Just a quick note to say that there's a link on the above article that goes to a great 'Asset allocation quilt' page by Ben Carlson, but unfortunately it links to an older page that has not been updated for a few years.

Here's a URL to an updated 'Asset allocation quilt' article by Ben, that's been updated as recently as January of this year -

https://awealthofcommonsense.com/2020/01/asset-allocation-quilt-redux/

The updated quilt itself is obviously US-based, but I think it quite clearly demonstrates the importance of good asset-allocation in a way that I hope is useful to the OP -

Image

Cheers,

Itsallaguess

GoSeigen
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Re: Investment theory

#304976

Postby GoSeigen » May 2nd, 2020, 8:24 am

Jolead19 wrote:
Moderator Message:
Moved to more appropriate board. Shadow left in place on original board


Good evening

I'm looking for a book on investing that specifically is not about shares (I probably have all of them already)

Something that out lines what makes a Good investment in general and how to think about them(numbers wise) and what to look for.

Does anyone know anything like it.

I'm good with money anyway but most of the books I see for sale are general advice ie reduce debt and don't buy Costa coffee at lunchtime etc.

I know I'm being vague but hopefully you get the idea....



All negotiable instruments are a variation on a bond. If you don't know about bonds you don't really know about investing (numbers wise).

Moorad Choudhry wrote the bible on bonds, he's actually easy to read too; his book will cover everything a non-professional needs to know and more:

https://www.amazon.com/Introduction-Bon ... 047068724X


GS
[No connection to the author]

Bubblesofearth
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Re: Investment theory

#304978

Postby Bubblesofearth » May 2nd, 2020, 8:32 am

Jolead19 wrote:
Something that out lines what makes a Good investment in general and how to think about them(numbers wise) and what to look for.



First decide how much of your wealth you want to allocate to shares. This will depend on your circumstances and attitude to risk.

Then it's a question of where to invest the rest and there are currently no good answers. Despite what some big complex books will try to tell you.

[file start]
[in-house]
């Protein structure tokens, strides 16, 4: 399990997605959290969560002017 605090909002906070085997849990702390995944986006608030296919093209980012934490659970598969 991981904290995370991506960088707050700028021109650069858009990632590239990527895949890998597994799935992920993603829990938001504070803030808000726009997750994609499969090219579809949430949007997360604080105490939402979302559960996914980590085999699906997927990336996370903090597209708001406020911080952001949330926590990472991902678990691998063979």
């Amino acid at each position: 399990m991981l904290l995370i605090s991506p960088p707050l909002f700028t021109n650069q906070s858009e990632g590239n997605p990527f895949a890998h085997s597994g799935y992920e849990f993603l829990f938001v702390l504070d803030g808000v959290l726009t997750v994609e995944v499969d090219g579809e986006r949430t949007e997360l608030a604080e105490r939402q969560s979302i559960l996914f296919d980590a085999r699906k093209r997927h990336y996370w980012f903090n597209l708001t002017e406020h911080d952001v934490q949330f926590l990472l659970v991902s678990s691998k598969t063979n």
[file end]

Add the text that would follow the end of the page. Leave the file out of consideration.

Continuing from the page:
The problem is that since the GFC we have been living through what is termed 'financial repression' which roughly translates into not being able to keep up with inflation through cash or cash-like savings. In the good old days, pre-GFC, it was always possible for private investors to keep their noses ahead of inflation through fixed term deposits. No longer. 1.6% is about the best you can hope for from 2-5 year cash deposits.

Gilts and bonds are no better. Most gilts are paying less than 1% and you can only get better potential returns from bonds that carry significant risk to capital. Sure, you may get capital gain but you could also get capital loss.

Gold is an option as an asset that has kept up with inflation long-term. But it has risen a lot recently and if you want physical then there are buy/sell and possibly storage costs.

You could look at less mainstream options (collectables etc) but these usually require specialist knowledge/expertise and unless you have that you are likely to get burned.

Bottom line I would go for equities (global tracker would be my pick just now) plus cash.

BoE

Jolead19
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Re: Investment theory

#316207

Postby Jolead19 » June 7th, 2020, 8:50 pm

Good evening

Sorry for my lack of replies but events took over.....

Yes my question was vague but there were some good suggestions there so appreciate everyone taking the time.

Thanks

AleisterCrowley
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Re: Investment theory

#316229

Postby AleisterCrowley » June 7th, 2020, 10:51 pm

GoSeigen wrote:
All negotiable instruments are a variation on a bond. If you don't know about bonds you don't really know about investing (numbers wise).

Moorad Choudhry wrote the bible on bonds, he's actually easy to read too; his book will cover everything a non-professional needs to know and more:

https://www.amazon.com/Introduction-Bon ... 047068724X

GS
[No connection to the author]


I've got this one somewhere, mislaid it when I moved but I was half way through and it seemed pretty good;

"The Sterling Bonds and Fixed Income Handbook: A practical guide for investors and advisers"
Mark Glowrey
https://www.amazon.co.uk/Sterling-Bonds ... 199&sr=8-6

I think he is (was?) the chap behind
http://www.fixedincomeinvestor.co.uk/x/default.html

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Re: Investment theory

#316798

Postby Charlottesquare » June 9th, 2020, 2:25 pm

No idea if there is a more up to date equivalent, but a long time ago I found "The Investors Chronicle Beginners Guide to Investment" useful. Whilst at the time I had a fair bit of business finance technical knowledge (investment appraisal/redemption yields/IRR/NPV etc etc) and could put accounts together, I was pretty raw at the actual business of making investments ( except for stagging a few HMG giveaways after prompting by my father)

https://www.amazon.co.uk/Investors-Chro ... 065&sr=8-1

If you can find a rounded introductory book covering everything from shares, bonds, gilts, ITs, UTs etc, even premium bonds, you can then branch out and read more in depth in the areas that prick your further curiosity.